The very few Parliamentary words about the Bristol attacks

Following the appalling actions from Sunday evening in Bristol there were a small number of comments made in the House of Commons yesterday. They were all set out in a session on topical questions involving Priti Patel as the Home Secretary. Along with the references to the Bristol attacks there are a few other words that are just as important, however these are the positive words. I have removed the sections that were clearly party political and not repeated every discussion that took place as they went in a range of themes. There are of course elements from Priti Patel that are carrying a great deal of nuanced challenge to many of us, however they have remained in to avoid too many cuts. The whole debate can be obtained from here. So now the opening non political comments from Priti Patel.

I would like to make a statement following the incidents over the weekend, and particularly the anarchic and violent scenes that we saw in Bristol last night. We have been clear that to save lives and fight this pandemic people must not currently hold large gatherings. Too many this weekend selfishly decided that this did not apply to them. We will always give the police the support and protection that they need……The scenes in Bristol yesterday were utterly shameful. We saw criminal thuggery and disorder caused by a minority who put lives at risk. Our exceptional and brave police officers put themselves in harm’s way to protect the public. For them to face criminal violence against themselves while upholding the law is completely unacceptable. My thoughts are with the injured officers and their families. I hope that every single Member of Parliament in this House will join me in condemning the shameful actions of the criminal minority involved.

The next person to speak was David Davis who had introduced the debate

DD: I am sure that everybody will join the Home Secretary in condemning what were evil and shameful acts yesterday—there are no two ways about that…..That being said, many of us, I suspect including her, view the right to demonstrate peacefully as a foundation stone of our democracy. Can she give the House an undertaking that before we get to Report stage we will make sure that the right to demonstrate peacefully is absolutely guaranteed in our law?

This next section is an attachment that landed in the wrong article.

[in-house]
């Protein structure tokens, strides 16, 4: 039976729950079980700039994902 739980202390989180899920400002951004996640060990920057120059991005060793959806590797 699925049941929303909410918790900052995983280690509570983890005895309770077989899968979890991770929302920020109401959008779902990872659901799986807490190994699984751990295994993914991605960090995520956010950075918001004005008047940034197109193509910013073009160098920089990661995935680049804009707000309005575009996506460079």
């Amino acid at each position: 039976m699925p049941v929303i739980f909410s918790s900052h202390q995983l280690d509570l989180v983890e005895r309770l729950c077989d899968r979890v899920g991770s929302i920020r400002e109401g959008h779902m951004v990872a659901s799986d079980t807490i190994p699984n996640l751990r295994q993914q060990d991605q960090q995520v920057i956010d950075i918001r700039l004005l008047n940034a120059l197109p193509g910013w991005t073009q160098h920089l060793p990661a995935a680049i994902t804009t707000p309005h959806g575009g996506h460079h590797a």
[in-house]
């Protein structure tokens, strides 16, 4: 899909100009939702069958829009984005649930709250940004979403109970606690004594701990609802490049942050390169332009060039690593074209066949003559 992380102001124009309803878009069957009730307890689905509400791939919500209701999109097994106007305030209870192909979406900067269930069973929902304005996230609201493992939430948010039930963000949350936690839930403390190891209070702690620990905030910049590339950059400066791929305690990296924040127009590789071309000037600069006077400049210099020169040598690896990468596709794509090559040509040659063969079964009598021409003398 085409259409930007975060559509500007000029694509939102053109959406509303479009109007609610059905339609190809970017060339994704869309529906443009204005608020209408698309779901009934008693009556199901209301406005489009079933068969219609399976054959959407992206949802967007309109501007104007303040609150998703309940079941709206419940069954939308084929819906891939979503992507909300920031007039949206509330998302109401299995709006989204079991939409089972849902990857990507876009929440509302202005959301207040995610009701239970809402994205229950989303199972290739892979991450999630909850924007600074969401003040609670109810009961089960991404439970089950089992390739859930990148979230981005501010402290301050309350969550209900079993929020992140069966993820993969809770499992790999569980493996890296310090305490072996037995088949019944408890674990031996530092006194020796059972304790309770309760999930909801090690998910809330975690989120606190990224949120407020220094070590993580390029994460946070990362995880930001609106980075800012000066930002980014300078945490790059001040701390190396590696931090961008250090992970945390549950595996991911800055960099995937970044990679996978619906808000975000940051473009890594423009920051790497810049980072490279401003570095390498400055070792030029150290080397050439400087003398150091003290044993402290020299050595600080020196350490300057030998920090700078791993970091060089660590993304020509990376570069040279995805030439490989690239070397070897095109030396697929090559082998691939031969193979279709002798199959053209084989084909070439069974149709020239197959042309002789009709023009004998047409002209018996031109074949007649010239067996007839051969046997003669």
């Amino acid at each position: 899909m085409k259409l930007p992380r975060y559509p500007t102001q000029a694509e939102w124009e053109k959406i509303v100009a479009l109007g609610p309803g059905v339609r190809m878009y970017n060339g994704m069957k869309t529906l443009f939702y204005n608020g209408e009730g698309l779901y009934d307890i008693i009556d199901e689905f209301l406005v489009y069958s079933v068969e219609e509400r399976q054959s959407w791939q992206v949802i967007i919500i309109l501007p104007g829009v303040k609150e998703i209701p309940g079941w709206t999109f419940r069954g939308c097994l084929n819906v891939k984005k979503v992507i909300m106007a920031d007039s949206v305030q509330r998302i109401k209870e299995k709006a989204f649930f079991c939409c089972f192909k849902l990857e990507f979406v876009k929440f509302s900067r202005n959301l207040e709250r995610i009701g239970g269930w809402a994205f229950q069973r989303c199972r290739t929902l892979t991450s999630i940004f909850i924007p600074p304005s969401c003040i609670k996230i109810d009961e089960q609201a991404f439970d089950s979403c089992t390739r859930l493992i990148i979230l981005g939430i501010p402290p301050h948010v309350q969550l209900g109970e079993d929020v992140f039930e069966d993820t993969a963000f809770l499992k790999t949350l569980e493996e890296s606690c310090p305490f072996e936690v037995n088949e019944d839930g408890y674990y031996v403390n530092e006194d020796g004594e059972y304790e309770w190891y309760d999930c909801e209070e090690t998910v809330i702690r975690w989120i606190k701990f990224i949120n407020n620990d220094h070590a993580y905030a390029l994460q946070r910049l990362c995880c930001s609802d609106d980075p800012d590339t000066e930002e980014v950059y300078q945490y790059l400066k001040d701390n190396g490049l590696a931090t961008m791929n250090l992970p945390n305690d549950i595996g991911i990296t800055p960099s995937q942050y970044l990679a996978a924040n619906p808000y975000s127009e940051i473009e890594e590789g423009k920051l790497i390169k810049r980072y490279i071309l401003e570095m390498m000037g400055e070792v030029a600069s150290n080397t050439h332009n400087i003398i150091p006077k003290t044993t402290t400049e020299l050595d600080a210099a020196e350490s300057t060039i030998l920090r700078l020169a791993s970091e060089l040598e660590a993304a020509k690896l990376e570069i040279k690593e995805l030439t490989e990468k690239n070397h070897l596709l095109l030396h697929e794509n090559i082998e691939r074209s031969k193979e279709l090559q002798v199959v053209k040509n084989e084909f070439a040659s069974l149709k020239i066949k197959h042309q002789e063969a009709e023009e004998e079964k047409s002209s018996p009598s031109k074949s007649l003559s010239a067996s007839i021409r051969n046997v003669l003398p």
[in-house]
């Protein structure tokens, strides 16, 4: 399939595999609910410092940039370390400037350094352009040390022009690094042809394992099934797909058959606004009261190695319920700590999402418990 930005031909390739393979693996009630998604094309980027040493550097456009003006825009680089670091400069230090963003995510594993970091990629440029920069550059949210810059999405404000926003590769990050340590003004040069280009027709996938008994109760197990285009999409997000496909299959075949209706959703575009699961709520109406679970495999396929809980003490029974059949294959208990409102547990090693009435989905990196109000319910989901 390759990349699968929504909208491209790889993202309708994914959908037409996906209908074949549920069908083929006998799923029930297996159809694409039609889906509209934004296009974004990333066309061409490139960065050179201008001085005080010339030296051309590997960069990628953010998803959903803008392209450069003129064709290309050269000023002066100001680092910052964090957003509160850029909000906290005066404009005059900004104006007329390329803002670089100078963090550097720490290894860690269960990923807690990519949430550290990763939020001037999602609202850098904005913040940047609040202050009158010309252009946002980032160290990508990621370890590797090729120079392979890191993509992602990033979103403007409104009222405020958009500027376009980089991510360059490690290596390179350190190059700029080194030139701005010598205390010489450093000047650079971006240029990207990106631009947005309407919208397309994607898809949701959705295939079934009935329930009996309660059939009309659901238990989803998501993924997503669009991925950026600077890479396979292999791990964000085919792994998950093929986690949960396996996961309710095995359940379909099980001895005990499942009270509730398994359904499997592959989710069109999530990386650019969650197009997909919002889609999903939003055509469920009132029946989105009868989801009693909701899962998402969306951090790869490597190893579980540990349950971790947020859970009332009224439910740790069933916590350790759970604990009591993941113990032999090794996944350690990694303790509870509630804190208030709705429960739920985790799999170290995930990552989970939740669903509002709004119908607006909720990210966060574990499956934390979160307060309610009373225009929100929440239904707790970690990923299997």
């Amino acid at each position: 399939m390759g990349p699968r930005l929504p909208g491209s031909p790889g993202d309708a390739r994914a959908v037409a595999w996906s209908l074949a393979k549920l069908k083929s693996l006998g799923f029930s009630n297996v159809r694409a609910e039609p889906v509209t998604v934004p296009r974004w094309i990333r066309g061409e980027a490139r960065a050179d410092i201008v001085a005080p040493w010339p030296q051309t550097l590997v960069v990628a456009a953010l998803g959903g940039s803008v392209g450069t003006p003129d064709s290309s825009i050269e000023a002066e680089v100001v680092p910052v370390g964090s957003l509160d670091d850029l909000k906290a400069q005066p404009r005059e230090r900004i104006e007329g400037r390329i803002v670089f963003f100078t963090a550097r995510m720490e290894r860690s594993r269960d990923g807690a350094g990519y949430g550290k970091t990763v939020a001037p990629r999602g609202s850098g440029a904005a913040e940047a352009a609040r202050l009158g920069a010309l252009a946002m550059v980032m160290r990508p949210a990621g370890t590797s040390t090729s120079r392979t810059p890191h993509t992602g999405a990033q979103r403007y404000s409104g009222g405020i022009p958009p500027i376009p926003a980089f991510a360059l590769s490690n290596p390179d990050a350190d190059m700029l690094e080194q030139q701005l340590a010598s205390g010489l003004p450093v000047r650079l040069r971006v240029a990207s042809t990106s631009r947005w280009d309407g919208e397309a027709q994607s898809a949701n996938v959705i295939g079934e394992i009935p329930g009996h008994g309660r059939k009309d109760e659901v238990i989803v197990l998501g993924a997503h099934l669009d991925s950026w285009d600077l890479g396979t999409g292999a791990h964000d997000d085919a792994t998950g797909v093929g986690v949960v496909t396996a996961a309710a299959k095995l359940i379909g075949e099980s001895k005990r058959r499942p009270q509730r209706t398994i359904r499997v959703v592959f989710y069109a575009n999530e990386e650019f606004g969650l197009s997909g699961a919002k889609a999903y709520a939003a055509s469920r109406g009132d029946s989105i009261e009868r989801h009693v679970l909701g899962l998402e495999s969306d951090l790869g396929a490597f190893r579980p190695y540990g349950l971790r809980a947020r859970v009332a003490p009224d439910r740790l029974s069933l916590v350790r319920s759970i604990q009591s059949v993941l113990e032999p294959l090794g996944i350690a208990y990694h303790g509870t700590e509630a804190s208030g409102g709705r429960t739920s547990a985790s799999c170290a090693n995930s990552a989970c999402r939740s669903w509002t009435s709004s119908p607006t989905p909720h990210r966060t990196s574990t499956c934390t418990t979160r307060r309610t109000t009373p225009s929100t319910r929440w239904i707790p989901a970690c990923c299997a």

PP: My right hon. Friend is absolutely right that the right to protest peacefully is in fact a cornerstone of our democracy, and it is one that this Government will always defend….. absolutely protecting the right to protest peacefully in our country.

The next person to speak was Nick Thomas-Symonds who is the Shadow Home Secretary (Labour). This is the entirety of what he said.

First, I would like to pass on the thoughts of those of us on the Labour Benches to police officers and to local residents who were victims of the unacceptable and inexcusable violence we saw in Bristol yesterday. Officers should never face that kind of behaviour as they undertake their work to keep us all safe, and anyone involved in those violent and appalling scenes should face the consequences of their actions.

I would also like to pay tribute, along with the whole House, to the victims of the Westminster Bridge attack four years ago today, and to the memory of PC Keith Palmer, who was tragically killed outside this House protecting all of us and our democracy.

In recent weeks we have heard extraordinarily powerful testimony from women and girls about the level of violence and abuse they continue to face. Now is the time to act decisively to address the appalling behaviour on our streets that causes distress and intimidation. In answer to the shadow Crime and Policing Minister, the Home Secretary spoke about a strategy, which of course we all contribute to, to recommend legislation, but the need for action is urgent. So will she work with me to introduce a specific law on street harassment and tougher sentences for stalking?

Sadly the first half of the response from Priti Patel was simply a criticism of Labour and an attempt to blame them for the delay on the VAWG issues which is very clearly untrue. The second half was

It is important that we listen to people. It is also important that we engage with those affected by violence against women and girls, street harassment and the unacceptable harassment and abuse that takes place against women and girls. We are going to work with everybody involved in this. I do not think that this should become a partisan or party political issue one bit. I would like our work, our strategy and the legislation we bring forward to build upon the work that this Government have led already when it comes to protecting women and girls, whether it is on issues such as stalking protection orders, sexual risk orders, the introduction of Clare’s law or the fact that we have a landmark Domestic Abuse Bill going through Parliament.

The next two comments by Thomas-Symonds and Patel were both Political pokes and do not move us forward. The final person to refer to what happened at the weekend was Yvette Cooper. The second half of her comment does not cause any tension but it does focus on something else and so it is not repeated here.

I join the Home Secretary and shadow Home Secretary in paying tribute to PC Keith Palmer, who lost his life keeping us safe four years ago, and in sending support to the Avon and Somerset officers injured in the unacceptable violence in Bristol yesterday.

About ianchisnall

I am passionate about the need for public policies to be made accessible to everyone, especially those who want to improve the wellbeing of their communities. I am particularly interested in issues related to crime and policing as well as health services and strategic planning.
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